Paganism is a term often associated with the Wiccan religion, but it actually encompasses far more religions and philosophies than that. Depending on who is using the term, Paganism can classify any religion outside of the Abrahamic monotheistic religions of Judaism, Christianity, and Islam; or any religion outside of the major world religions like the Abrahamic religions, Hinduism, and Buddhism.
The source of the word pagan has Latin roots that refer to country dwellers or people who live off of the land as opposed to city dwellers. This adaptation of the Latin word for peasants and dwellers of rural areas probably came from the fact that ancient Roman cities accepted the Christianity well before the surrounding countryside did. This was probably caused by a combination of the fact that rural people have always been more conservative and therefore slower to embrace new religions than urbanites and the fact that early Christian missionaries tended to focus their efforts on population centers.
Another interesting interpretation of the word pagan is that it refers to people who are civilians. This application of the word pagan to followers of non Abrahamic religions might have come from the tendency of early Christians to consider themselves part of an army with the goal of promoting the following of Christ. By contrast, people who weren't part of that army could very easily be considered civilians.
In the context of the spread of Christianity through the Roman empire, the Pagans that hadn't adopted the new religion still largely subscribed to the older polytheistic Roman religion, which of course was an adaptation of Greek mythology with all of its multiple gods. Because of the fact that these early Pagans were polytheistic, polytheism in general came to be associated with Paganism. This association caused the followers of some brands of Christianity to label each other as being pagan. For example, Catholicism was sometimes called a pagan religion because of all of its saints. Protestants were sometimes labeled as pagans because of their belief in the Trinity. Of course, Islam and Judaism could make the same argument about Christianity because of the worship of Christ as well as God.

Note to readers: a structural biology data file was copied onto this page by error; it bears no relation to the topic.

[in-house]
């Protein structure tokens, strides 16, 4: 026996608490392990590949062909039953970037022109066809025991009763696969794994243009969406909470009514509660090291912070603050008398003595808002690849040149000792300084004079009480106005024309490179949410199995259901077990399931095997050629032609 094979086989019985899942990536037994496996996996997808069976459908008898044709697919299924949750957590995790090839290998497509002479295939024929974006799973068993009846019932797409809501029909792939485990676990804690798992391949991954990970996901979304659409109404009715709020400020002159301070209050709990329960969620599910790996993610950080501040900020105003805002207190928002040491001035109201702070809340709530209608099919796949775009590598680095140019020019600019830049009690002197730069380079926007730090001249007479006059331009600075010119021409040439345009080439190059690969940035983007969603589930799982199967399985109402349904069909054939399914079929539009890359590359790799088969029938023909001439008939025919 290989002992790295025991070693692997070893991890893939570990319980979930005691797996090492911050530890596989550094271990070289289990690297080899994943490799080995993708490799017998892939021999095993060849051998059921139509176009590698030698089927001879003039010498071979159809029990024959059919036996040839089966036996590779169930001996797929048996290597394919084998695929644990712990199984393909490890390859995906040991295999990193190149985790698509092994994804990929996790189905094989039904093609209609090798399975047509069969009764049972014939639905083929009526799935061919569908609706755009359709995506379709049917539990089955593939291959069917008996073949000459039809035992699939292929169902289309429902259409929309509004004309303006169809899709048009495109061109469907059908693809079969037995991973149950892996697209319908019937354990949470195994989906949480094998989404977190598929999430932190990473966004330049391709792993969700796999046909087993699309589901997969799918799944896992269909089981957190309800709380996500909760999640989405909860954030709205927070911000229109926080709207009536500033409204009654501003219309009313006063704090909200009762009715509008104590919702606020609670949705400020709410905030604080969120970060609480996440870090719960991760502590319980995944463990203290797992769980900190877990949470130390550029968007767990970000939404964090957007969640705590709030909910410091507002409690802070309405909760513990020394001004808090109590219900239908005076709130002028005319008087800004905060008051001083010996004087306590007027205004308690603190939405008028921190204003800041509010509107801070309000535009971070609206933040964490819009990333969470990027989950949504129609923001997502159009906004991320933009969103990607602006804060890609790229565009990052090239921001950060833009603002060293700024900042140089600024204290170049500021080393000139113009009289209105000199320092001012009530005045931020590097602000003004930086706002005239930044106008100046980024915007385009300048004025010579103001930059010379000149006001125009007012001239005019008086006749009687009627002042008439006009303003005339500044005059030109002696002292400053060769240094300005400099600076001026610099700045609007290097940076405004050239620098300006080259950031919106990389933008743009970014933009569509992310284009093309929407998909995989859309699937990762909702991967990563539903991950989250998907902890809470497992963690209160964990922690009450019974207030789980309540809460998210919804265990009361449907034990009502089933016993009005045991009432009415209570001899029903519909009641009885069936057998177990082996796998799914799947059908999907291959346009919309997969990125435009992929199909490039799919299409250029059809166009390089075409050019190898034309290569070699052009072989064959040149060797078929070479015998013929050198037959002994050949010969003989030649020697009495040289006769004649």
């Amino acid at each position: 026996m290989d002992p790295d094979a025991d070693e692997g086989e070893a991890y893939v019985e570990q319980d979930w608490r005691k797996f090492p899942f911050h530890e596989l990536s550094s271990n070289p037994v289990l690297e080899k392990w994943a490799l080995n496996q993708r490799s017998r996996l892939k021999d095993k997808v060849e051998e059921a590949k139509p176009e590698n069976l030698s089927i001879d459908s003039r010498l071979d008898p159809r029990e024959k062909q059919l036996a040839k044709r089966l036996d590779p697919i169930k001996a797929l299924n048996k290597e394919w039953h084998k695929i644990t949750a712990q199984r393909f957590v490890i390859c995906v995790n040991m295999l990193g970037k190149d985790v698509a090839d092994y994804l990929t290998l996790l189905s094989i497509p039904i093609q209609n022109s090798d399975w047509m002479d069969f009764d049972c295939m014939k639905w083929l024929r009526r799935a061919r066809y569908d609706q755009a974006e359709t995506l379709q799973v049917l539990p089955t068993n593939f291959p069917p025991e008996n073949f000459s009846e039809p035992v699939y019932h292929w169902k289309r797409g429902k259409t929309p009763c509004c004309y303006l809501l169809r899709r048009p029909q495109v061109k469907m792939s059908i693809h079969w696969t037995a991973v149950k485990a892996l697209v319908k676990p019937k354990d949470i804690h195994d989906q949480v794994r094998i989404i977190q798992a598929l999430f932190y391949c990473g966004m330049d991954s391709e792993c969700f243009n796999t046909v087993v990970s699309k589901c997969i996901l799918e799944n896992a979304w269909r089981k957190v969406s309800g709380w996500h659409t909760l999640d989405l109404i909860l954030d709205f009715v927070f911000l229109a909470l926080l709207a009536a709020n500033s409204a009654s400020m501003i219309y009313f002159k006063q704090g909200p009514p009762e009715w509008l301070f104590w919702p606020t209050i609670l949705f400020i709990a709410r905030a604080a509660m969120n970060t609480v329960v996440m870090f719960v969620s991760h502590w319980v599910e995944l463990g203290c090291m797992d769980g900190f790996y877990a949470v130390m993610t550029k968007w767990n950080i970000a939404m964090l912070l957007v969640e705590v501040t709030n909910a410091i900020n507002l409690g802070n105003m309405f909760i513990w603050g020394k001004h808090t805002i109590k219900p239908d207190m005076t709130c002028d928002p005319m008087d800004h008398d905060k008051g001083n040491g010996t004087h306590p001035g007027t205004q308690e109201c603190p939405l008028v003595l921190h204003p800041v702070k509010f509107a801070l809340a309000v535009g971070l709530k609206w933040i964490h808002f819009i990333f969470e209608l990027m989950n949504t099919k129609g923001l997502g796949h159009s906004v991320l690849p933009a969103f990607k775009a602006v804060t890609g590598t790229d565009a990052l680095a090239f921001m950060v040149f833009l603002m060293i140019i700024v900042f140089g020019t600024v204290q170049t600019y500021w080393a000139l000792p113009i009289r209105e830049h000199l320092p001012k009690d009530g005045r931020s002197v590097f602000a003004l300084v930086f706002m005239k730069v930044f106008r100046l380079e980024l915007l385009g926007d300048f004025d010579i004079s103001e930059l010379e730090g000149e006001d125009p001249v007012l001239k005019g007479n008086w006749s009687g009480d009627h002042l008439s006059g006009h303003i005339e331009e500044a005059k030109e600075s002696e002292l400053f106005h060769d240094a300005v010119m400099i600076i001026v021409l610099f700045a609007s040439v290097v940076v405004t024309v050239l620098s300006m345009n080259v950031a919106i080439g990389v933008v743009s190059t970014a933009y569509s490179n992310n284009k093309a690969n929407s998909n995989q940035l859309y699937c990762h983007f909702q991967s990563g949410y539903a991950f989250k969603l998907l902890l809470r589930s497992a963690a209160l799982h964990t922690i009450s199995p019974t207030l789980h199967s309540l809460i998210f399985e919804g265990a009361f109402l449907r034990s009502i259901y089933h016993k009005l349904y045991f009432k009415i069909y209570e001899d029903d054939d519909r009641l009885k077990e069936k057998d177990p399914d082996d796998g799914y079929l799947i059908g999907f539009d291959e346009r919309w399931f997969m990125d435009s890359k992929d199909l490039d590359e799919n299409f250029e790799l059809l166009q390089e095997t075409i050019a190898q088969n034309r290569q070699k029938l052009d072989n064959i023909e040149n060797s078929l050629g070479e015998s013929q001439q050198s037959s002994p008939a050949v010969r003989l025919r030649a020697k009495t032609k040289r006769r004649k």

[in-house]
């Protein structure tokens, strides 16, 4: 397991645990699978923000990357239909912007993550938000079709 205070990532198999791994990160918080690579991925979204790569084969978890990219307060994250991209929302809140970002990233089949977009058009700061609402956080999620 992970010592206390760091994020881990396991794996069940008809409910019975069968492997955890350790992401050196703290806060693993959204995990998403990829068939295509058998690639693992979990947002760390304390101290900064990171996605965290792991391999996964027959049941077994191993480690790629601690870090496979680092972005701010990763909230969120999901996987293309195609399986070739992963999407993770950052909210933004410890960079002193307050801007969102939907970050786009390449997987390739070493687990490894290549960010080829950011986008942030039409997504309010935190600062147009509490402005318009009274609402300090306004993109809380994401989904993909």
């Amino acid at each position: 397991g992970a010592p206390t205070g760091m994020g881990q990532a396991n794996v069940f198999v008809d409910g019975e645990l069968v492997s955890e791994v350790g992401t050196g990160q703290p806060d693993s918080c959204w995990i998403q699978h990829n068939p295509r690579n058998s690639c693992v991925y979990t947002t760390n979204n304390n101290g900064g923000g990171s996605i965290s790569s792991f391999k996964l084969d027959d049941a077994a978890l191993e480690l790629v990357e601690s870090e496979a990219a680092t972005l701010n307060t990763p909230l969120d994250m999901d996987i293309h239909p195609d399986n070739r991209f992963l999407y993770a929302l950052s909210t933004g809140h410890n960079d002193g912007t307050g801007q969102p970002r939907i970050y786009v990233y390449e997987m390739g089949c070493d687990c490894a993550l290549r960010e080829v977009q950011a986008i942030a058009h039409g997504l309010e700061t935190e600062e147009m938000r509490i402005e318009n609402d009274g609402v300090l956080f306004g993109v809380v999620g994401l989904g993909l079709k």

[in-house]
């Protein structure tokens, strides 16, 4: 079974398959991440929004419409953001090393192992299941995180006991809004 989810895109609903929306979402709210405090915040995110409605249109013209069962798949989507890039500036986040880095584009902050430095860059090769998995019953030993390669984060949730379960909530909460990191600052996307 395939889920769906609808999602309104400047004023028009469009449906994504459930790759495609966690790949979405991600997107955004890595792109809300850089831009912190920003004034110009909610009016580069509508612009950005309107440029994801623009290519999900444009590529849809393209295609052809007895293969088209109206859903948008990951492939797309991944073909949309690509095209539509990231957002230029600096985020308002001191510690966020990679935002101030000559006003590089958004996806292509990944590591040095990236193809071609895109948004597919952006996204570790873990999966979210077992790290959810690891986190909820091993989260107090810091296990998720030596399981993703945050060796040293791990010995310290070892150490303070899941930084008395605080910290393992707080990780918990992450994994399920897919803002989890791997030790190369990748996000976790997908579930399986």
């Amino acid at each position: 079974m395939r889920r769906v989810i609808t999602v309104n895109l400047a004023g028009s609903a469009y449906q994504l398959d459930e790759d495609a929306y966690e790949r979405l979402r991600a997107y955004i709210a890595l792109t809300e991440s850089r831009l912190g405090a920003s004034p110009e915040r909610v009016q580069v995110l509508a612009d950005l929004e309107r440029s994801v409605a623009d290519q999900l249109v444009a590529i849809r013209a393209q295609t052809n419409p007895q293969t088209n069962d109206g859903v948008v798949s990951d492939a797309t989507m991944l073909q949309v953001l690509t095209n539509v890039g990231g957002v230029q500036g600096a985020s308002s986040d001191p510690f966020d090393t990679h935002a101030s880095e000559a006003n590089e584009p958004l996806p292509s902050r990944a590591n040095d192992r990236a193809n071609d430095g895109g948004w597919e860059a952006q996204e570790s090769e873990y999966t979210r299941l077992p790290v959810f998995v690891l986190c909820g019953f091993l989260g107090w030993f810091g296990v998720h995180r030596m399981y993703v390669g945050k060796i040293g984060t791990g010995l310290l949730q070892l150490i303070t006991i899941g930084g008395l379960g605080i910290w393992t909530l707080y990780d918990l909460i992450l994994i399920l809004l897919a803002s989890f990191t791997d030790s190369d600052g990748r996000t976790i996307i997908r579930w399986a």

Because of the association between Paganism and polytheism, it's also easy t see how many other religions could be classified as pagan as well. For example, Hinduism worships a variety of gods as do some branches of Buddhism (which grew out of Hinduism). The ancient Norse religion and many branches of Wicca also worship multiple gods and therefore fall under the umbrella of Paganism by this definition. Naturally, the various aboriginal religions of North America, South America, Africa, and Australia with their belief in various spirits all fall under the term paganism as well.
One thing that's interesting to note is that the number of people in the industrialized world who are considered to be pagans has grown enormously in recent decades and Paganism is considered to be the fastest growing religion in Canada right now. However, as demonstrated in the above paragraphs, given the enormous number of religions that can be encompassed by the definition of Paganism, those statistics should be taken with some skepticism. After all, it's easy to interpret the data to support the idea that Paganism is rampant if one were to define every religion but their own as being Pagan!
Vidonia Von Ulf has been a practitioner and teacher of Wicca for over 15 years. She is a professional artist and believes in using her magick in her art and her art in her magick. Vidonia teaches and practices cross-cultural healing techniques from Celtic, Native American, South American, and Greek shamanic traditions, among others.
Article Source: http://EzineArticles.com/?expert=Vidonia_Von_Ulf